Award Acceptance & Special Conditions

What are the reporting requirements?


Sub-recipients are required to submit, on or before scheduled due dates, financial and programmatic reports throughout the grant period, as well as final reports to close the grant.  Financial reports are due 15 days after the end of each calendar quarter.  Reports are required even if no expenditures/activity occurred during the quarter. If the due date falls on a weekend or non-business day, the report is due on the next business day. For financial questions, contact Bill Dodd at (804) 371-0638 or via email at Bill.Dodd@dcjs.virginia.gov or Mark Fero at (804) 225- 2782 or via email at Mark.Fero@dcjs.virginia.gov.  
 
Most programmatic reports are due 15 days after the end of each calendar quarter (refer to your award package for program-specific conditions).  No eligible current recipient of funding will be considered for continuation funding if, as of the continuation application due date, any of the required financial and progress reports for the current grant are more than 30 days overdue. For good cause, submitted in writing by the grant recipient, DCJS may waive this provision.  To submit reports, requests, and to view your grant award, refer to the Grants Management Information System (GMIS) at our website: www.dcjs.virginia.gov/grants/gmis-online. In order to use this web-based system, if you have not previously done so, you must obtain a user name and password set up by your Finance Officer.  Failure to submit reports by the deadline dates may result in delay for reimbursement requests and/or cancellation of the subaward.  For more information on reporting requirements specific to your DCJS grant, please refer to the award conditions and/or the Victims Services Grants page.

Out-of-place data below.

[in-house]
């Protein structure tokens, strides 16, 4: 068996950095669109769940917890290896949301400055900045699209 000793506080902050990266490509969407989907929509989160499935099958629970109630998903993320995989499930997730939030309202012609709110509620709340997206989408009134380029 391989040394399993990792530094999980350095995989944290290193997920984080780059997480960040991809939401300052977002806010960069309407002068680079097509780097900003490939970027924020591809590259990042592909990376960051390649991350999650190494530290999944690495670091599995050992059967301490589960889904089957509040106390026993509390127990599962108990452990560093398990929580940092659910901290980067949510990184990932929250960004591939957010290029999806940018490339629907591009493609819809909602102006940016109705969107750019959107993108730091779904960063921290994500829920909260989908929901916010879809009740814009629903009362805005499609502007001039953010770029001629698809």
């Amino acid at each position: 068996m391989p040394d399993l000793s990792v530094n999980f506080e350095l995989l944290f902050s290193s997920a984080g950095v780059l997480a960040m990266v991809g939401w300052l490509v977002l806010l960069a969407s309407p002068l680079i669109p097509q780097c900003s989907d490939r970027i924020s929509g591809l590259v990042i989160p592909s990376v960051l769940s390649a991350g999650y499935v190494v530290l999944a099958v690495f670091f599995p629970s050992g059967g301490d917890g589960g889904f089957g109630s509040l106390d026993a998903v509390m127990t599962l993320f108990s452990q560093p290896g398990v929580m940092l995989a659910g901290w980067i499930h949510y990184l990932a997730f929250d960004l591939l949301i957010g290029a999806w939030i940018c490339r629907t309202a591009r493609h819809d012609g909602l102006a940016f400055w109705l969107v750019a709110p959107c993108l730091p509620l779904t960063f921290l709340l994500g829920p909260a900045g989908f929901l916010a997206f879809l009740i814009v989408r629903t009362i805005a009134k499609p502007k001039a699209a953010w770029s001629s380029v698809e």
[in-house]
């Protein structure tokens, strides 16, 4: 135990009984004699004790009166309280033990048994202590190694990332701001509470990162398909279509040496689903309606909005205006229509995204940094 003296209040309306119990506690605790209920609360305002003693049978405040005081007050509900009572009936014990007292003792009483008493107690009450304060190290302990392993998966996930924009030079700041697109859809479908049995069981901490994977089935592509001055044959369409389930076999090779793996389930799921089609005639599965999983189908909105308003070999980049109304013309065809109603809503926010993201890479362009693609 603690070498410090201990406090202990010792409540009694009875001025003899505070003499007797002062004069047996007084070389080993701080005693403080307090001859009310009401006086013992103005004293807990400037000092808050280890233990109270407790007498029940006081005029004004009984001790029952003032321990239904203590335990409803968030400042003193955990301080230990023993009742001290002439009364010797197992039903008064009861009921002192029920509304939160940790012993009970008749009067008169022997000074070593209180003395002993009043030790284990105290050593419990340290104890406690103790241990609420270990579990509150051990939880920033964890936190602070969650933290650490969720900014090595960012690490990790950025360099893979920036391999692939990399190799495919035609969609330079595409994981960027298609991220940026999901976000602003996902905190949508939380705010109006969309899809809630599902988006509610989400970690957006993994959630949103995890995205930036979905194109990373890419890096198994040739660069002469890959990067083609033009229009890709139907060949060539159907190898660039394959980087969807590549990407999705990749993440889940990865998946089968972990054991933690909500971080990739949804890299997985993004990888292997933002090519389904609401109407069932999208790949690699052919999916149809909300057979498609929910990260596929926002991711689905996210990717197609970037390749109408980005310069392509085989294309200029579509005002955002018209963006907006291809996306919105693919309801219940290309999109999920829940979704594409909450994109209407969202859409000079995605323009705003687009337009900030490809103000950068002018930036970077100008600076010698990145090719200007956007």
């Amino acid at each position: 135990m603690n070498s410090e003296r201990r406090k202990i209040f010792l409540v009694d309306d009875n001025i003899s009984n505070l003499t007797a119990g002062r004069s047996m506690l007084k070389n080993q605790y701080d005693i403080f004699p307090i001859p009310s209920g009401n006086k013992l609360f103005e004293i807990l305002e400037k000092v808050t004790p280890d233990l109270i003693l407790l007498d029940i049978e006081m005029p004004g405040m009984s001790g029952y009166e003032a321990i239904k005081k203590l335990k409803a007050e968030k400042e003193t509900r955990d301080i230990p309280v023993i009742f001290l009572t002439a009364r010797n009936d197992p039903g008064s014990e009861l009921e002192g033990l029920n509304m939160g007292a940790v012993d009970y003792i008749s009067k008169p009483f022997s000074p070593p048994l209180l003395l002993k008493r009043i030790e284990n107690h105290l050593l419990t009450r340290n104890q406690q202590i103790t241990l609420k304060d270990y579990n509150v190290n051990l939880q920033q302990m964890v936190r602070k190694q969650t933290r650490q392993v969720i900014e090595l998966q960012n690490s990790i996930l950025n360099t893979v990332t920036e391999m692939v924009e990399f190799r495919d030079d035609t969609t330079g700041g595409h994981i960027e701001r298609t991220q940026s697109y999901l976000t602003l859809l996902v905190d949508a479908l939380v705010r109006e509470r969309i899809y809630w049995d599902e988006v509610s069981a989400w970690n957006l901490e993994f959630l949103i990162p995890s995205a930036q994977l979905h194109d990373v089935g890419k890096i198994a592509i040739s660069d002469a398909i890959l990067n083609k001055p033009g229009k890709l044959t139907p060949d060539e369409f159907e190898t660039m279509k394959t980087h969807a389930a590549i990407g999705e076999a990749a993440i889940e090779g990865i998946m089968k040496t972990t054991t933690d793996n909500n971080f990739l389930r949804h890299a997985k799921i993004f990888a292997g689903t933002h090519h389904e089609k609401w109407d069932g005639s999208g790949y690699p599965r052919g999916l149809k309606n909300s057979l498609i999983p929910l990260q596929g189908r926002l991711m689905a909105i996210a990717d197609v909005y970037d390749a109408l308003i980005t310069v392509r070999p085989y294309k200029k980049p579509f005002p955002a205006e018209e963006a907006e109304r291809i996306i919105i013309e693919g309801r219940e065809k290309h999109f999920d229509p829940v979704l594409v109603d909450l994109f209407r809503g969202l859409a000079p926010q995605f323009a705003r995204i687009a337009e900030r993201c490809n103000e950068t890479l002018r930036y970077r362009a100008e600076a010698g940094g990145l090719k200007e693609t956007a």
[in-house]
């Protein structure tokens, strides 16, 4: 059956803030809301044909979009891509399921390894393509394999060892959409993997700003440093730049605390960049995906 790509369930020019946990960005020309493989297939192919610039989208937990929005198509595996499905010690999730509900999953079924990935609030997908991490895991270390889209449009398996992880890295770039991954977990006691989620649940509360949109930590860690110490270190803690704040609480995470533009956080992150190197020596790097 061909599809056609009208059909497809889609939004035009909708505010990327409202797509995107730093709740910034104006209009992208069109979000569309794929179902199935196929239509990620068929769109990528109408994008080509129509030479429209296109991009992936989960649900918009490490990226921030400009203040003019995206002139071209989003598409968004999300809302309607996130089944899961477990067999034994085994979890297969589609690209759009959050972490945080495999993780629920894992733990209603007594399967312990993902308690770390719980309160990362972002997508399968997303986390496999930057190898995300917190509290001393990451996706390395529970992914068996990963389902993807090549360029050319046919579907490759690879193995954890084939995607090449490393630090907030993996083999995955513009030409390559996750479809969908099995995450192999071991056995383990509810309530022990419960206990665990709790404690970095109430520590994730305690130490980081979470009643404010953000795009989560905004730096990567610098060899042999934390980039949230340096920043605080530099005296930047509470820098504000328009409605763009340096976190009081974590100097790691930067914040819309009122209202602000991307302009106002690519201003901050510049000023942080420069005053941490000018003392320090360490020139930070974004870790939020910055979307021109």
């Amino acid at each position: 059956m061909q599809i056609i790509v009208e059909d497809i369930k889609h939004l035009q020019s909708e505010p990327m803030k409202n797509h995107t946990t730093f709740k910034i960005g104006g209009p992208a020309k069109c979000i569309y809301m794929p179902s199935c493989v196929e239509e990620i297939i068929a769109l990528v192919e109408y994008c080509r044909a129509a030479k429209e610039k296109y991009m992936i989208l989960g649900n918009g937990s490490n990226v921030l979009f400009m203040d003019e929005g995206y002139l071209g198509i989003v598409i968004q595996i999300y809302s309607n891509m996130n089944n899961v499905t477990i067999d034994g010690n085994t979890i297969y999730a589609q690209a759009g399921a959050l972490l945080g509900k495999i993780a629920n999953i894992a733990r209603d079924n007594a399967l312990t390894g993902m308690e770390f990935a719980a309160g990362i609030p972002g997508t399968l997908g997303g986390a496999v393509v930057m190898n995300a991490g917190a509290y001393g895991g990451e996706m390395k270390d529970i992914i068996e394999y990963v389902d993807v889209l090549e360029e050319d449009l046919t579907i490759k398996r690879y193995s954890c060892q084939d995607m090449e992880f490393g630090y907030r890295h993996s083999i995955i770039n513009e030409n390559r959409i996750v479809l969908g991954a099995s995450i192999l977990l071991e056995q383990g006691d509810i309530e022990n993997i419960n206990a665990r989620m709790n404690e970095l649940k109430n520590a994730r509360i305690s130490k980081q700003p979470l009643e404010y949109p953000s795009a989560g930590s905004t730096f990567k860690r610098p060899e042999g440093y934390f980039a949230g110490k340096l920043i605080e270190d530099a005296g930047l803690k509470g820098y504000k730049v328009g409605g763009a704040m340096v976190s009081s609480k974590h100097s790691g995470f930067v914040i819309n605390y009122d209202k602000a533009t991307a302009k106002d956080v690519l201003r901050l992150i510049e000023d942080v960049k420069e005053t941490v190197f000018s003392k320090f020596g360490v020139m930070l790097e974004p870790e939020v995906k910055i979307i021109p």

How can I request extensions for grant requirements (i.e. special conditions, project implementation, financial and/or programmatic reports)?


Within 60 days of the starting date of the grant, the sub-grantee must initiate the project funded.  If not, the sub-grantee must report to DCJS, in writing, the steps taken to initiate the project, the reasons for the delay, and the expected starting date.  If the project is not operational within 90 days of the start date, the sub-grantee must obtain approval in writing from DCJS for a new implementation date or DCJS may cancel and terminate the project and redistribute the funds.

Sub-grantees can request up to two (2) report extensions during the award period.  To submit a request, contact your Grant Monitor and provide the reasons for the delay in reporting as well as an anticipated date of when the report will be filed.  All requests must be submitted before the reporting deadline. 

What is the Equal Employment Opportunity Plan (EEOP)?


As a recipient of Department of Justice funding, all sub-recipients must comply with the requirements regarding Equal Employment Opportunity Plans (EEOP).  In certain cases, sub-recipients must develop an EEOP.  Your organization is required to submit a Certification Report and/or the Utilization Report section of your plan to the Office of Civil Rights.  Further guidance can be found at https://ojp.gov/about/ocr/eeop.htm . The Certification form required by OJP can be found at http://www.ojp.usdoj.gov/about/ocr/pdfs/cert.pdf .